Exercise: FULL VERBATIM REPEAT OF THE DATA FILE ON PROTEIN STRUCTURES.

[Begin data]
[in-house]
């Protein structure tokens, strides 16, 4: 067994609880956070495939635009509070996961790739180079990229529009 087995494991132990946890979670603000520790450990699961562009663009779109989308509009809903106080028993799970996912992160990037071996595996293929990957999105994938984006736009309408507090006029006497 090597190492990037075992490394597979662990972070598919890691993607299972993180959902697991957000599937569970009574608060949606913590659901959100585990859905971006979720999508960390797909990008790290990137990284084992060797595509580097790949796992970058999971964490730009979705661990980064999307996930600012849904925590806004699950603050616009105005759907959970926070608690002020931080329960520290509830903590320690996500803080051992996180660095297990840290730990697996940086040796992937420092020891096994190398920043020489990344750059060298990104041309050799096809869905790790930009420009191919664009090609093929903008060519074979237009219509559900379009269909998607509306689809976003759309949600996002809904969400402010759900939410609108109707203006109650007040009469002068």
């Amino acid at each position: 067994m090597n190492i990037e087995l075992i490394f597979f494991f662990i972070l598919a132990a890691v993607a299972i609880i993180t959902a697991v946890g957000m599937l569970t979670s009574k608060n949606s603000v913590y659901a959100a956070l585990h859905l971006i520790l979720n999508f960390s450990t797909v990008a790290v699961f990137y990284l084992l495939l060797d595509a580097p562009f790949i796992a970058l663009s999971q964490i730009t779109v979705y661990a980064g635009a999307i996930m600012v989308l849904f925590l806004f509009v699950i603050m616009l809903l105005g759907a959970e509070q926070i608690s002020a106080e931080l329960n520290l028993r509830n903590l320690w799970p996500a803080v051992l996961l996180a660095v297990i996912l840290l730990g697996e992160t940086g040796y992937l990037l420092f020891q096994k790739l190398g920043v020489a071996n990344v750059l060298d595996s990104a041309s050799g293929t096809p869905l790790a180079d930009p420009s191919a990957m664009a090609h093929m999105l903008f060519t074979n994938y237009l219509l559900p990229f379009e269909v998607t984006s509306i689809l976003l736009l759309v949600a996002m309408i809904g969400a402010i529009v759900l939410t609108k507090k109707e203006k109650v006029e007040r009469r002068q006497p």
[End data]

[in-house]
């Protein structure tokens, strides 16, 4: 067994609880956070495939635009509070996961790739180079990229529009 087995494991132990946890979670603000520790450990699961562009663009779109989308509009809903106080028993799970996912992160990037071996595996293929990957999105994938984006736009309408507090006029006497 090597190492990037075992490394597979662990972070598919890691993607299972993180959902697991957000599937569970009574608060949606913590659901959100585990859905971006979720999508960390797909990008790290990137990284084992060797595509580097790949796992970058999971964490730009979705661990980064999307996930600012849904925590806004699950603050616009105005759907959970926070608690002020931080329960520290509830903590320690996500803080051992996180660095297990840290730990697996940086040796992937420092020891096994190398920043020489990344750059060298990104041309050799096809869905790790930009420009191919664009090609093929903008060519074979237009219509559900379009269909998607509306689809976003759309949600996002809904969400402010759900939410609108109707203006109650007040009469002068």
């Amino acid at each position: 067994m090597n190492i990037e087995l075992i490394f597979f494991f662990i972070l598919a132990a890691v993607a299972i609880i993180t959902a697991v946890g957000m599937l569970t979670s009574k608060n949606s603000v913590y659901a959100a956070l585990h859905l971006i520790l979720n999508f960390s450990t797909v990008a790290v699961f990137y990284l084992l495939l060797d595509a580097p562009f790949i796992a970058l663009s999971q964490i730009t779109v979705y661990a980064g635009a999307i996930m600012v989308l849904f925590l806004f509009v699950i603050m616009l809903l105005g759907a959970e509070q926070i608690s002020a106080e931080l329960n520290l028993r509830n903590l320690w799970p996500a803080v051992l996961l996180a660095v297990i996912l840290l730990g697996e992160t940086g040796y992937l990037l420092f020891q096994k790739l190398g920043v020489a071996n990344v750059l060298d595996s990104a041309s050799g293929t096809p869905l790790a180079d930009p420009s191919a990957m664009a090609h093929m999105l903008f060519t074979n994938y237009l219509l559900p990229f379009e269909v998607t984006s509306i689809l976003l736009l759309v949600a996002m309408i809904g969400a402010i529009v759900l939410t609108k507090k109707e203006k109650v006029e007040r009469r002068q006497p």